Article 6 – Test Conferencing and Audio Conferencing Backup

Article 6, uncontroversially, requires all video-conferencing equipment to be tested at least twice and requires parties to ensure that there are adequate backups to avoid significant disruption if the principal video-conferencing equipment fails.

Article 7 – Interpretation

 Article 7 requires interpretation services to be made available to the witness if necessary and establishes that, as a general principal, consecutive interpretation is preferred to simultaneous interpretation.

Article 8 – Recordings

Article 8 prohibits recordings of the video conference without the tribunal’s permission and requires that any recordings be circulated to the tribunal and parties within 24 hours after the video conference. However, as a practical matter, depending on the size of the video files and the locations of the parties and the tribunal, the 24-hour requirement imposed by the Seoul Protocol may not be feasible.

Article 9 – Preparatory Arrangements

Finally, Article 9 offers something of a checklist of additional logistical issues the parties may consider before conducting a video-conferencing hearing. Article 9 places the burden of making the relevant arrangements on the party requesting a remote hearing — including booking the relevant venues, notifying the participants of the video-conferencing arrangements, and bearing the extra costs of the facilities. Further, Article 9 recommends that the parties agree to a seating plan to allow all participants to see each other during the hearing.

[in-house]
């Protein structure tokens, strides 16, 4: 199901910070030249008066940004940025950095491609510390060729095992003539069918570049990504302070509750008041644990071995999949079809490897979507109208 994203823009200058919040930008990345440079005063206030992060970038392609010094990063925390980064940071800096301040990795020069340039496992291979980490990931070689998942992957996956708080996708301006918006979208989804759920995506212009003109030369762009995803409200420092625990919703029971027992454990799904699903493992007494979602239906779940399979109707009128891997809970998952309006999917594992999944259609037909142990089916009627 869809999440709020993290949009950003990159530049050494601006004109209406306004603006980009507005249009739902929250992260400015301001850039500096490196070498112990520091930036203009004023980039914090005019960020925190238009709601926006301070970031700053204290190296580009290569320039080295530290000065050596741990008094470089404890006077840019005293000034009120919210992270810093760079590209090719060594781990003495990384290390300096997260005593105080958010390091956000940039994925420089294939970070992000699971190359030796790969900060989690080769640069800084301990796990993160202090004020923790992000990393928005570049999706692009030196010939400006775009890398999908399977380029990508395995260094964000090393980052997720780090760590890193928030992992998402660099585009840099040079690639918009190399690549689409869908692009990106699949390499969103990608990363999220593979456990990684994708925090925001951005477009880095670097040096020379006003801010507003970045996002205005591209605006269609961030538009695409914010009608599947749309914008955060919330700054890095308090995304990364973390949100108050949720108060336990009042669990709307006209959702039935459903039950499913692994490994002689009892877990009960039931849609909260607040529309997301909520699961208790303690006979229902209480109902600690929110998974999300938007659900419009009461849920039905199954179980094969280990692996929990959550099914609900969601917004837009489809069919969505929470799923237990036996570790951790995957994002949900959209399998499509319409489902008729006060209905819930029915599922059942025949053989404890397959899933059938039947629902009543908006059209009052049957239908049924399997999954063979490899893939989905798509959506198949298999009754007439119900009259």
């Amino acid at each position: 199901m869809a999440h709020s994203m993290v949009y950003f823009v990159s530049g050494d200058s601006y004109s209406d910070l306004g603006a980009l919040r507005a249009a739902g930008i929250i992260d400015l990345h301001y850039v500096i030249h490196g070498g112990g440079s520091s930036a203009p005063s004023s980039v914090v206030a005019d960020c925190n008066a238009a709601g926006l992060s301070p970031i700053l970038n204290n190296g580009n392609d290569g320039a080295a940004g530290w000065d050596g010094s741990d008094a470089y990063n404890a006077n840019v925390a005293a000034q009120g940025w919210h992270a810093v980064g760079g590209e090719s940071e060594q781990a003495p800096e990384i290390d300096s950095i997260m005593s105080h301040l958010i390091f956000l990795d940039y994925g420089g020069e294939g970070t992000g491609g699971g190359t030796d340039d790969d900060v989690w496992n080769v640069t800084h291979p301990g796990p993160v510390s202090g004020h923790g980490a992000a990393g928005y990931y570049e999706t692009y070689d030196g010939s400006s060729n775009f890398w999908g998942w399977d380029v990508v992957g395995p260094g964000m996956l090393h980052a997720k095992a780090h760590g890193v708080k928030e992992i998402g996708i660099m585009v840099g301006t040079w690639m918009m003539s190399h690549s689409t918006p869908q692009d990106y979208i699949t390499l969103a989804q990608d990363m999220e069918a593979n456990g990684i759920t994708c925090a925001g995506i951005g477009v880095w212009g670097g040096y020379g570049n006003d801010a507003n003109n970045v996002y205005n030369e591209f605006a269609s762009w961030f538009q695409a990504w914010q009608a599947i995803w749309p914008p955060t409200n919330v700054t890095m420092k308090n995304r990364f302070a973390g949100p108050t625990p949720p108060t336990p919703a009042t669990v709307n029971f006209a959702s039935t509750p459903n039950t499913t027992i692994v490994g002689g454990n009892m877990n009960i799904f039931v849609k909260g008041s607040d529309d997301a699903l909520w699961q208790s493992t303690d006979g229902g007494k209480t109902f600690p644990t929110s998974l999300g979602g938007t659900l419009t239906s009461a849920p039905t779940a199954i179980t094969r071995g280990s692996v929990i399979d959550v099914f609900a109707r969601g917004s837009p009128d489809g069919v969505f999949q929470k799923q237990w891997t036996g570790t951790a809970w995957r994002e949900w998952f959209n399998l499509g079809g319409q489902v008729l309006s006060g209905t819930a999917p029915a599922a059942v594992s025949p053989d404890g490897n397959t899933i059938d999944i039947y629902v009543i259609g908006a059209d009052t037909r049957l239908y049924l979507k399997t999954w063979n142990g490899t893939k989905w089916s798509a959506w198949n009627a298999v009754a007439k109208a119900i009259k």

Conclusion

Overall, the Seoul Protocol is a useful set of standards for parties and arbitrators seeking resources on precisely how best to address the logistical challenges presented by a remote arbitration hearing. However, as indicated above, the Seoul Protocol is not comprehensive, and parties and arbitrators must carefully consider all of the logistical challenges of a video hearing under their case’s particular circumstances. As the COVID-19 pandemic continues to expand, and video-conferencing technology increasingly becomes a more common method of managing arbitration hearings, experience among the arbitration community will expand and best practices will continue to evolve. For those seeking guidance, however, the Seoul Protocol is a good place to start.